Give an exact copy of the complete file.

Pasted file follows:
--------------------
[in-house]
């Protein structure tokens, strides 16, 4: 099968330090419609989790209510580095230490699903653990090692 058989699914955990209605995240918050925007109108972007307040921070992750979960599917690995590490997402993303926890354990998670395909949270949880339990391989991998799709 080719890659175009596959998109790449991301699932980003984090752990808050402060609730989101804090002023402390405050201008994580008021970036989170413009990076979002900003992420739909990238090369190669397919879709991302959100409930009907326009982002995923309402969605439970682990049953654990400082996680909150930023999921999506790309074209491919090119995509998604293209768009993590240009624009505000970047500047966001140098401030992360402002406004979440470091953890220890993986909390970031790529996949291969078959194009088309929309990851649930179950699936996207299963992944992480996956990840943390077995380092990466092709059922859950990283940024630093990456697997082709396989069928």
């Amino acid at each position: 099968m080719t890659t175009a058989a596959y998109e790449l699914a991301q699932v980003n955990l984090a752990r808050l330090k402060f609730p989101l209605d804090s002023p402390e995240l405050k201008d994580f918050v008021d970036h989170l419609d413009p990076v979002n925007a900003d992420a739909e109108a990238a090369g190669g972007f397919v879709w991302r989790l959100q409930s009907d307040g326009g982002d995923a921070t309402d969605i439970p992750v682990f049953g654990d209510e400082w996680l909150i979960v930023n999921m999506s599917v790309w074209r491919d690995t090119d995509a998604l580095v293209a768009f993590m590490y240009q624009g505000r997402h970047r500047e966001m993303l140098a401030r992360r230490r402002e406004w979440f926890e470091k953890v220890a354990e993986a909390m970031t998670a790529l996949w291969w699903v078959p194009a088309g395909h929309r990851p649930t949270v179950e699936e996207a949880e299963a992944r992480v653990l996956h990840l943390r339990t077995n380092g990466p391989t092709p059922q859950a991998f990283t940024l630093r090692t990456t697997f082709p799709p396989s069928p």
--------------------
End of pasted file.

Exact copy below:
[in-house]
């Protein structure tokens, strides 16, 4: 099968330090419609989790209510580095230490699903653990090692 058989699914955990209605995240918050925007109108972007307040921070992750979960599917690995590490997402993303926890354990998670395909949270949880339990391989991998799709 080719890659175009596959998109790449991301699932980003984090752990808050402060609730989101804090002023402390405050201008994580008021970036989170413009990076979002900003992420739909990238090369190669397919879709991302959100409930009907326009982002995923309402969605439970682990049953654990400082996680909150930023999921999506790309074209491919090119995509998604293209768009993590240009624009505000970047500047966001140098401030992360402002406004979440470091953890220890993986909390970031790529996949291969078959194009088309929309990851649930179950699936996207299963992944992480996956990840943390077995380092990466092709059922859950990283940024630093990456697997082709396989069928």
């Amino acid at each position: 099968m080719t890659t175009a058989a596959y998109e790449l699914a991301q699932v980003n955990l984090a752990r808050l330090k402060f609730p989101l209605d804090s002023p402390e995240l405050k201008d994580f918050v008021d970036h989170l419609d413009p990076v979002n925007a900003d992420a739909e109108a990238a090369g190669g972007f397919v879709w991302r989790l959100q409930s009907d307040g326009g982002d995923a921070t309402d969605i439970p992750v682990f049953g654990d209510e400082w996680l909150i979960v930023n999921m999506s599917v790309w074209r491919d690995t090119d995509a998604l580095v293209a768009f993590m590490y240009q624009g505000r997402h970047r500047e966001m993303l140098a401030r992360r230490r402002e406004w979440f926890e470091k953890v220890a354990e993986a909390m970031t998670a790529l996949w291969w699903v078959p194009a088309g395909h929309r990851p649930t949270v179950e699936e996207a949880e299963a992944r992480v653990l996956h990840l943390r339990t077995n380092g990466p391989t092709p059922q859950a991998f990283t940024l630093r090692t990456t697997f082709p799709p396989s069928p």